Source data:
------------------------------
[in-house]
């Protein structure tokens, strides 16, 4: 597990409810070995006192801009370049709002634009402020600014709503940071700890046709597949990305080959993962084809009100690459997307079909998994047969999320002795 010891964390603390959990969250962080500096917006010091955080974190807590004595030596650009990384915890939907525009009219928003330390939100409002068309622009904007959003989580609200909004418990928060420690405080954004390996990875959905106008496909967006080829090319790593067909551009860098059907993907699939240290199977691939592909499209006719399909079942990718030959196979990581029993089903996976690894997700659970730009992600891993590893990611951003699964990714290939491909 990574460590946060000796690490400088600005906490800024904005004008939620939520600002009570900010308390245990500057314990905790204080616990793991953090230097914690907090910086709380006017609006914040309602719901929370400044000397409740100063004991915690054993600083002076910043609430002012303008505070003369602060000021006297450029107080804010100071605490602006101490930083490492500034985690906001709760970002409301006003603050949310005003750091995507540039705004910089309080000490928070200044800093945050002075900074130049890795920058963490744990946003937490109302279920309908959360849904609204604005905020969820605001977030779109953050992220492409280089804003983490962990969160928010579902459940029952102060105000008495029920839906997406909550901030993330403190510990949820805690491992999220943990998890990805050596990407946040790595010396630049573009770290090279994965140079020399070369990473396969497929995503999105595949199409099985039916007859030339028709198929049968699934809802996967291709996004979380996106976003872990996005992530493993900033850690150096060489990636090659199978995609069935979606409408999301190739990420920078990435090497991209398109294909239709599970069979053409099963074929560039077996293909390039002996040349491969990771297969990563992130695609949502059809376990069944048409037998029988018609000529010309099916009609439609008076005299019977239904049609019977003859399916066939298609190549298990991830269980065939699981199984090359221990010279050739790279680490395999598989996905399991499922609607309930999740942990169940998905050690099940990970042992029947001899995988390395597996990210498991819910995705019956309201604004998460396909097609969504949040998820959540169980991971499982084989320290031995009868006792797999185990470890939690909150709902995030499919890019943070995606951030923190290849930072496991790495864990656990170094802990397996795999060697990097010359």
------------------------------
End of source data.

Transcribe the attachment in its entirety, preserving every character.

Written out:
[in-house]
């Protein structure tokens, strides 16, 4: 597990409810070995006192801009370049709002634009402020600014709503940071700890046709597949990305080959993962084809009100690459997307079909998994047969999320002795 010891964390603390959990969250962080500096917006010091955080974190807590004595030596650009990384915890939907525009009219928003330390939100409002068309622009904007959003989580609200909004418990928060420690405080954004390996990875959905106008496909967006080829090319790593067909551009860098059907993907699939240290199977691939592909499209006719399909079942990718030959196979990581029993089903996976690894997700659970730009992600891993590893990611951003699964990714290939491909 990574460590946060000796690490400088600005906490800024904005004008939620939520600002009570900010308390245990500057314990905790204080616990793991953090230097914690907090910086709380006017609006914040309602719901929370400044000397409740100063004991915690054993600083002076910043609430002012303008505070003369602060000021006297450029107080804010100071605490602006101490930083490492500034985690906001709760970002409301006003603050949310005003750091995507540039705004910089309080000490928070200044800093945050002075900074130049890795920058963490744990946003937490109302279920309908959360849904609204604005905020969820605001977030779109953050992220492409280089804003983490962990969160928010579902459940029952102060105000008495029920839906997406909550901030993330403190510990949820805690491992999220943990998890990805050596990407946040790595010396630049573009770290090279994965140079020399070369990473396969497929995503999105595949199409099985039916007859030339028709198929049968699934809802996967291709996004979380996106976003872990996005992530493993900033850690150096060489990636090659199978995609069935979606409408999301190739990420920078990435090497991209398109294909239709599970069979053409099963074929560039077996293909390039002996040349491969990771297969990563992130695609949502059809376990069944048409037998029988018609000529010309099916009609439609008076005299019977239904049609019977003859399916066939298609190549298990991830269980065939699981199984090359221990010279050739790279680490395999598989996905399991499922609607309930999740942990169940998905050690099940990970042992029947001899995988390395597996990210498991819910995705019956309201604004998460396909097609969504949040998820959540169980991971499982084989320290031995009868006792797999185990470890939690909150709902995030499919890019943070995606951030923190290849930072496991790495864990656990170094802990397996795999060697990097010359």